International Relations Boko Haram
Jason Warner, Ellen Chapin
  • LAST REVIEWED: 28 October 2020
  • LAST MODIFIED: 28 October 2020
  • DOI: 10.1093/obo/9780199743292-0293


When referring to the terrorist group known as “Boko Haram,” observers are broadly pointing to a violent, Salafist-jihadist group (in its various incarnations and often encompassing its offshoots) based in northeastern Nigeria, which seeks to establish a caliphate ruled by sharia law in northeastern Nigeria and its environs. The group that served as its predecessor was founded in 2002 in Maiduguri, Nigeria, by Mohammed Yusuf, and was named “Jama’atu Ahil as-Sunna li ad-Da’wa wa al-Jihad,” or “People Committed to the Propagation of the Prophet’s Teachings and Jihad” (JAS). By the time that the group became violent in 2009—also the year that Yusuf died and the group was taken over by Abubakar Shekau—observers had begun to refer to the group as “Boko Haram,” broadly meaning “Western education is sinful” or “forbidden.” Even after the group pledged allegiance to the Islamic State and became the Islamic State’s West Africa Province (ISWAP) in March 2015, and later faced the breakaway of a splinter group in 2016, observers have still referred to these iterations as “Boko Haram.” In other words, this article, which is ostensibly about “Boko Haram,” is more generally about the various incarnations of the above-referenced group, the nature of its violence, its cycles of leadership, its shifting global and regional affiliations, and the offshoot groups which it has engendered, all of which continue to be referred to by more casual observers as “Boko Haram,” even though none of the above iterations of the group referred to themselves as such, at least formally. While this article is one that seeks to provide an overview of the best literature available on the emergence, evolution, and current activities of the “Boko Haram” phenomenon, given the multi- and interdisciplinary study of the group—most commonly undertaken by scholars of political science, history, religion, and conflict and security—there is no singular, unifying intellectual framework by which to study the group. Instead, writings on Boko Haram have occurred across disciplines, and as we articulate in the subsections below, have been defined by two general approaches. On one hand, scholars of Boko Haram have often written comprehensive histories of the group, attempting to understand the organization writ large, while on the other, others have written about particular facets of the group relating to Boko Haram’s emergence, ideology, patterns of violence, treatment of gender and age, and interactions with global jihadist organizations, and impact on communities in which it operates. In the pages below, we detail what we view to be the most rigorous pieces written to date in each of these two broad categories, keeping in mind that given space restrictions, we were not able to include sections on every facet of the Boko Haram insurgency.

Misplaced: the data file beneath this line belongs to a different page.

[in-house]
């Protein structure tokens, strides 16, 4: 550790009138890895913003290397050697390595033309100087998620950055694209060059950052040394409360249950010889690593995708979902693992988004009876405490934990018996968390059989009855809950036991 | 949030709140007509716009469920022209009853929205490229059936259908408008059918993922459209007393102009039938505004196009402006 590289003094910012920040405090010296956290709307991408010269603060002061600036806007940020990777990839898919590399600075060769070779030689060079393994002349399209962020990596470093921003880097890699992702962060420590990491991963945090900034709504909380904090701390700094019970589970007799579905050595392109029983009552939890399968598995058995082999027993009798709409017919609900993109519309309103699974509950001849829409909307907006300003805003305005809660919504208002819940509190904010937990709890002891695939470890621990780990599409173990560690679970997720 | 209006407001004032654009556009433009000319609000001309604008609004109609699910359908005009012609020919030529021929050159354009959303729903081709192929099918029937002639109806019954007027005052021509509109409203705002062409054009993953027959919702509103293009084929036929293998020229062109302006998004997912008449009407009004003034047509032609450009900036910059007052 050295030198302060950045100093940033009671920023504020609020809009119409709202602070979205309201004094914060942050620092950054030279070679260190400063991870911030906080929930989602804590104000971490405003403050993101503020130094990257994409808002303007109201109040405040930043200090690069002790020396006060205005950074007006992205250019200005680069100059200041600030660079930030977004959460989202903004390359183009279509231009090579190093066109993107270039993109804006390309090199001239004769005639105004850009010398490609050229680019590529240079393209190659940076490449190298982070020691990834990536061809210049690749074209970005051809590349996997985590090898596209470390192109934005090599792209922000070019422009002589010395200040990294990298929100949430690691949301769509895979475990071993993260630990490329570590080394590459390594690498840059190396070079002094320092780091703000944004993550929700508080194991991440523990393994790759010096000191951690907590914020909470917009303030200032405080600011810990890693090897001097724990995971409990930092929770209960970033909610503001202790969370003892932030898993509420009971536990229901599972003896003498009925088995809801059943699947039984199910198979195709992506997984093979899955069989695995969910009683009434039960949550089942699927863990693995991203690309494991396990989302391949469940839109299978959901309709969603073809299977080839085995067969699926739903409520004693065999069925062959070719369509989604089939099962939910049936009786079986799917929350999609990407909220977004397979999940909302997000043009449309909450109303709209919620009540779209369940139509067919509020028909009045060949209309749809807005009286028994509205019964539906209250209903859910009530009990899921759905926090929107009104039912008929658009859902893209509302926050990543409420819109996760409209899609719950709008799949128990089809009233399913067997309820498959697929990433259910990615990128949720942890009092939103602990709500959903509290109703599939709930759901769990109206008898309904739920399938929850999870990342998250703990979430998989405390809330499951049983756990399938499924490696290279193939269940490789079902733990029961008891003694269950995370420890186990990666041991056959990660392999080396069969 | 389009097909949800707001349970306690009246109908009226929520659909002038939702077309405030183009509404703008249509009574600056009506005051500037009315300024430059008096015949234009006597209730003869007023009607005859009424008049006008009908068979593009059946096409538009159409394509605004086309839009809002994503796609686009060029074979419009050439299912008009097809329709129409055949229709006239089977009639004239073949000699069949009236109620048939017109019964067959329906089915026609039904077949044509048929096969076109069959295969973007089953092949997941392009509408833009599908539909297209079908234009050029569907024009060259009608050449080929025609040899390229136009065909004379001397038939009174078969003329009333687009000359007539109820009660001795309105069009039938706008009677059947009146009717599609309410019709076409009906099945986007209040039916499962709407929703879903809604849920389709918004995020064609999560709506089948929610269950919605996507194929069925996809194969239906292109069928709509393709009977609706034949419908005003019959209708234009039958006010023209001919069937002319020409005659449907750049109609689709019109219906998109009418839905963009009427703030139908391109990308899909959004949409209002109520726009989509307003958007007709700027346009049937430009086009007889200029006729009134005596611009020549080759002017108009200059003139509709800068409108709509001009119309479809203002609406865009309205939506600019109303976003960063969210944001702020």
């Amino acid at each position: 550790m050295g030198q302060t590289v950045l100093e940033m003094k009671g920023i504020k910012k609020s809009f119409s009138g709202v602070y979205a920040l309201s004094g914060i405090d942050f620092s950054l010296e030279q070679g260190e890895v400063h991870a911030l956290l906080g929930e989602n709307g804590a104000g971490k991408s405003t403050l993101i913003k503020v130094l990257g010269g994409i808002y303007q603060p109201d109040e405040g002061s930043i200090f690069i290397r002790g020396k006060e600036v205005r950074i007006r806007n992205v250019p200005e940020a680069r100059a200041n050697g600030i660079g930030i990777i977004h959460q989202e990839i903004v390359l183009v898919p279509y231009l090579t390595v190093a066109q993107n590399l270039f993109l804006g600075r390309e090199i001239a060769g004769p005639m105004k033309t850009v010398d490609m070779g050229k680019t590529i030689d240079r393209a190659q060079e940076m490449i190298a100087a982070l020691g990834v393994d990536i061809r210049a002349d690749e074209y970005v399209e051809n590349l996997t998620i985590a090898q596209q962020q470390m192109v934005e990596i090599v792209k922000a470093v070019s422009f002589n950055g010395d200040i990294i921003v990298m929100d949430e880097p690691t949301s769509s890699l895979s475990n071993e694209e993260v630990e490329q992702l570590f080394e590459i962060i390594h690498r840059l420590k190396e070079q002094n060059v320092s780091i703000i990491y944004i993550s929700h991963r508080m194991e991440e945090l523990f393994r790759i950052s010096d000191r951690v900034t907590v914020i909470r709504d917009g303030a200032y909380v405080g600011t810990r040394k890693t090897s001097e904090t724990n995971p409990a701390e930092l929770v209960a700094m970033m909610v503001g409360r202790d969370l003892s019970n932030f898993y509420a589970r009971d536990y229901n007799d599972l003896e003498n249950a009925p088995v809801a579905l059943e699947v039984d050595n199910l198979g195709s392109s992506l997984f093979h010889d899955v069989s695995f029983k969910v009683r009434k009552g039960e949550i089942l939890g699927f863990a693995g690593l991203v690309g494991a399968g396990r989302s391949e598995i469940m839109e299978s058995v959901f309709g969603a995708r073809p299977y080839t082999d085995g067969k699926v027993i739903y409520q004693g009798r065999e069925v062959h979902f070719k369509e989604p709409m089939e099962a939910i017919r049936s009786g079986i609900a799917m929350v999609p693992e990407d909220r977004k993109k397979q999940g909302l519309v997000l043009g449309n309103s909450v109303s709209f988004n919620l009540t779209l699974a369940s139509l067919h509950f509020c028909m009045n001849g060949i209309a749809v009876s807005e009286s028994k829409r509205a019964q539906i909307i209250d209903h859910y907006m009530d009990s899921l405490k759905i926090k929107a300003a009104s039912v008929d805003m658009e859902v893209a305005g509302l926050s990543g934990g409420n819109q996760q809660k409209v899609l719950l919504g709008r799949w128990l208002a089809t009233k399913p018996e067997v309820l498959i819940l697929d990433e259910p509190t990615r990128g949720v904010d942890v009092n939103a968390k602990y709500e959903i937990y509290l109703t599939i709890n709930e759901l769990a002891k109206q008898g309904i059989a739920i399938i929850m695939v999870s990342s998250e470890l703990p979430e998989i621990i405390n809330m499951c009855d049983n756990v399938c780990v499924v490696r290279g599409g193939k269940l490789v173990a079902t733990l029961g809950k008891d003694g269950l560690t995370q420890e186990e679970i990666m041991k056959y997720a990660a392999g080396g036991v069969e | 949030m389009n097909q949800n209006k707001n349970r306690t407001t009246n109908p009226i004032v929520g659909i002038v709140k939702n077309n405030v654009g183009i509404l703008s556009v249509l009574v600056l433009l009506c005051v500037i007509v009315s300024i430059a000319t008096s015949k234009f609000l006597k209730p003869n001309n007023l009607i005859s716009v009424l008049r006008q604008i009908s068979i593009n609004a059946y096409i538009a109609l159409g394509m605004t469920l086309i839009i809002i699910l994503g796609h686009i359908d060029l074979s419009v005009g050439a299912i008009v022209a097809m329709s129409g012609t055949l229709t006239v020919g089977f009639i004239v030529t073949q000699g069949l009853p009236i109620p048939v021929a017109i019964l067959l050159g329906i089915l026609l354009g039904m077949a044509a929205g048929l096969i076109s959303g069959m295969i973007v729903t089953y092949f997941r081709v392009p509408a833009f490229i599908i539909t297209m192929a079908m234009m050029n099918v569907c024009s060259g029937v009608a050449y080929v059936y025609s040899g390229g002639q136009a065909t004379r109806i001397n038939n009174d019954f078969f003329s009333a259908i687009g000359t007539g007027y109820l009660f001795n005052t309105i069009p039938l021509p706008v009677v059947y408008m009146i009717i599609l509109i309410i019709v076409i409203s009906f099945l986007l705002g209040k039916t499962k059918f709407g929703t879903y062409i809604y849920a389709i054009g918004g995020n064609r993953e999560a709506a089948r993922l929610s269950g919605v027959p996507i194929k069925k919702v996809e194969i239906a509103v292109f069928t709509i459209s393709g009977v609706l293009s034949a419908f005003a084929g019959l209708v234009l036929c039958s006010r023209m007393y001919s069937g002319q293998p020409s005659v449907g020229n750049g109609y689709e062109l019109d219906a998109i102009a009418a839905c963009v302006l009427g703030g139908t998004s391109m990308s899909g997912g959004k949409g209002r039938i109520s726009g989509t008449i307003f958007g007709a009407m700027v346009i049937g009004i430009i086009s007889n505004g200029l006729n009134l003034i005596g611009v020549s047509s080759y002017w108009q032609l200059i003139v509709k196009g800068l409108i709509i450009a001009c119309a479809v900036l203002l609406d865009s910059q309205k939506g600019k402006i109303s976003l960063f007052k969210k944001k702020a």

General Overviews

While a number of shorter, article-length general histories of Boko Haram exist, what is notable about the nature of scholarship on Boko Haram is that many rigorous book-length works have been written about the group, in general, improving—as one would expect—over time. While one of the first and best long-form pieces was Pérouse de Montclos 2014, an edited report, some of the first book-length works giving overviews of Boko Haram were written by Westerners, especially researchers and journalists, including “early” works by Comolli 2015, Walker 2016, and Smith 2015. These works set the stage for subsequent, even more rigorous, scholarship on the group. Capitalizing on the work prior to it and adding greater primary source research, the book Boko Haram: The History of an African Jihadist Movement (Thurston 2017) gave the intellectual community studying Boko Haram the most thorough and authoritative history of the group to date. This was followed by Kendhammer and McCain 2018, an overview of Boko Haram, which, readable and more attuned to the cultural responses of the Boko Haram insurgency, has been a strong addition to the canon, which was joined recently by Zenn 2020. And, though book-length treatments of Boko Haram writ large have tended to be dominated by Western writers, this is not universally the case, as excellent work has been done by non-Western scholars, as in the case of the edited volume Mustapha and Meagher 2020, Anugwom 2018, and Koungou 2016 work. Outside of books, one particularly good overview of Boko Haram is the edited volume Zenn 2018, from the Combating Terrorism Center at West Point. Collectively, these works—and many others that have not been cited—underline that there is no paucity of scholarship on Boko Haram generally.